NEW DELHI — A couple of columns ago I listed the main causes and methods of self-inflicted death in India. Unfortunately, that article went to press just as India's high-school exam season started up, and thus omitted one of the biggest and most interesting trends in subcontinental suicide: Nerdicide.
Your mental template of this phenomenon was likely pressed in the home of a first-generation immigrant household. Or maybe from AP blurbs datelined Yokohama. In any case, you know the plot: A hardworking child of professionals, let's call him Tojo, is raised at his desk studying math and science. He spends his childhood and adolescence competing with half a million other Tojos for 200 slots at some ultra-competitive state university. Tojo, already hydraulically pressurized by his Rising Asian Nation's Culture of Achievement, begins to experience the psychological bends as exam time nears. Tojo is fully expected to crack the 98th-per-centile, and make family, neighborhood and country proud. Anything less is a disgrace.
Then young Tojo cracks. He jumps, swallows or slits. He commits nerdicide. He never even kissed a girl.
Nerdicide is hitting India in a big way, another little discussed dark side to the eight-percent growth clip everyone keeps talking about. Back in the old days of Soviet-mentored Indian socialism -- before Ajay dreamt of becoming a software engineer, before he had centerfolds of billionaire NRIs (Non-Resident Indians) on his bedroom wall, before India's seven technical universities were ranked alongside MIT -- nerdicide barely existed here. You had to visit first- and second-generation Indian immigrant communities in Michigan to find it.
But now that Harold and Kumar are going to White Castle, the center of Indian nerdicide has shifted back to the Hindu motherland, where every middle-class family wants its fair share of those New Economy duckets, and where contributing to the India Rising project means passing those engineering tests with flying Whites, Greens and Oranges.
So far this exam season, I have, without even trying, counted more than a dozen exam-season suicides. Most leave simple notes apologizing for not acing their tests; some claim they can't deal with the stress of preparation. Some write nothing before they, as the Indian press likes to say, "take the extreme step". Only the timing makes the cause obvious.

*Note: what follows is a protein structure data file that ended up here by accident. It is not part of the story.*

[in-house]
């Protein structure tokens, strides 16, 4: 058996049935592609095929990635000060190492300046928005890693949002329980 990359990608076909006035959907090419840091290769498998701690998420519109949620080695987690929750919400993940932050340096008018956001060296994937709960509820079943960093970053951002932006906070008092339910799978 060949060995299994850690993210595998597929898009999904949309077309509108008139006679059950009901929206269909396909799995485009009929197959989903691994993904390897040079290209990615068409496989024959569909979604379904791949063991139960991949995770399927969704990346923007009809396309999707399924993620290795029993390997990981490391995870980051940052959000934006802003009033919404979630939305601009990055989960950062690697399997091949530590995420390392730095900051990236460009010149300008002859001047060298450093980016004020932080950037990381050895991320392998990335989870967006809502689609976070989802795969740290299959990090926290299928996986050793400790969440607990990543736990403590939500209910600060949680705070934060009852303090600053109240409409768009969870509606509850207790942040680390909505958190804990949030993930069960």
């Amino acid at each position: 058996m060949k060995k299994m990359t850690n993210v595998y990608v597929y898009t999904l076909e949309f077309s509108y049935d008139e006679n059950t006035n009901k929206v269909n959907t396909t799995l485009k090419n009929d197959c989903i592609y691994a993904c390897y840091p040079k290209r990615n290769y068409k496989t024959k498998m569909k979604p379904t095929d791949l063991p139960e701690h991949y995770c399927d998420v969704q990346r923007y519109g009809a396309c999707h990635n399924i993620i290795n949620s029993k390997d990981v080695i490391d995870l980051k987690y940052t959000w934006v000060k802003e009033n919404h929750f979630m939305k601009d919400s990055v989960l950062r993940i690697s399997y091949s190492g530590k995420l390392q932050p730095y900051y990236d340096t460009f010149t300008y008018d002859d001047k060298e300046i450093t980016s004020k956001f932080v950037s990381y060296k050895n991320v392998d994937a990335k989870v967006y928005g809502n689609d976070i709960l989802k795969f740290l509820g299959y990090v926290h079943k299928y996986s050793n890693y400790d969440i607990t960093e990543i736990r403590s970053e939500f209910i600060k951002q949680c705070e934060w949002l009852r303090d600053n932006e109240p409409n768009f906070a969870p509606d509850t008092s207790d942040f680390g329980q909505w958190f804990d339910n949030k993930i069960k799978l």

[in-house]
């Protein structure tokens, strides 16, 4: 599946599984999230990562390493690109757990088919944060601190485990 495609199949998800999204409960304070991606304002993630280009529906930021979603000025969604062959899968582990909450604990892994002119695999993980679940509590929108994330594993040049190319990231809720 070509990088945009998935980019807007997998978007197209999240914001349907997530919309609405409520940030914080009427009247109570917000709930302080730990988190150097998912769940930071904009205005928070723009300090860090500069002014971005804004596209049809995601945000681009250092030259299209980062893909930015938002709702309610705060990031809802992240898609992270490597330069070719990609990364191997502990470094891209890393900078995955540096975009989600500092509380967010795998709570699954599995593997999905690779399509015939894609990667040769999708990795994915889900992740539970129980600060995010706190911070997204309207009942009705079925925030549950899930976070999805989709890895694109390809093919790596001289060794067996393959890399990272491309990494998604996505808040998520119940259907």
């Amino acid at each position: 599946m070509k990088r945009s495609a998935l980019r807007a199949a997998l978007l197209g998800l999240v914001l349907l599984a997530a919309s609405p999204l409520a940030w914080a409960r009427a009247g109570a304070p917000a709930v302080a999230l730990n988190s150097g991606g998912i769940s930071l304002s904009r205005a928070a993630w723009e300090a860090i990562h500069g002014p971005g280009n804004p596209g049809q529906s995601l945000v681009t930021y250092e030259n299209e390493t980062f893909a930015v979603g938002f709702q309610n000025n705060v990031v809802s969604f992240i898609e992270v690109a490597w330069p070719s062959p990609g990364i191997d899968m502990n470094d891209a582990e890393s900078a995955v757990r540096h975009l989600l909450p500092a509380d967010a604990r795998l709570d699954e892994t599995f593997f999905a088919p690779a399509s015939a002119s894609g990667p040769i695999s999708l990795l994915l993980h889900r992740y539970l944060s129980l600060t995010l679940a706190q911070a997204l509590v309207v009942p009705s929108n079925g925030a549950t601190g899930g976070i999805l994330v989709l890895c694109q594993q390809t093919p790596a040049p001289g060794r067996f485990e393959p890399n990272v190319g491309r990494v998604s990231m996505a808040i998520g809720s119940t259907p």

One Delhi couple was actually at the police station reporting their missing nerd-daughter when they returned home to find their nerd-son hanging from the fan. I was unable to follow-up on the daughter, but this may very well have been India's first Sibling Nerd Suicide Pact.
The government has begun an outreach program to help parents understand and lessen the stress of school exams, but this party's just getting started. Nerdicide is a toxic byproduct of rapid economic growth in a country this smart and this competitive. When rural Russia leapfrogged a generation of development to achieve economic might in the 20th-century, millions of peasants died; when hi-tech India does it in the 21st, thousands of studious teenagers are going to perish. There's no stopping it. It is one of the costs of India's superpower project.
To understand the severity of India's nerd crisis -- and why Washington had better keep cranking out those H1B visas -- open up a copy of The Asian Age, a major Indian daily published out of Hyderabad. Like many newspapers, The Asian Age has a "teen-youth-fun pages" type of supplement called "The Age", a tabloid pullout full of shopping fluff, celebrity gossip, teen advice, and the like. But before all that is a two-page spread called "Examine Yourself," which looks like the chalkboard in Stephen Hawking's Cambridge classroom on pop-quiz day.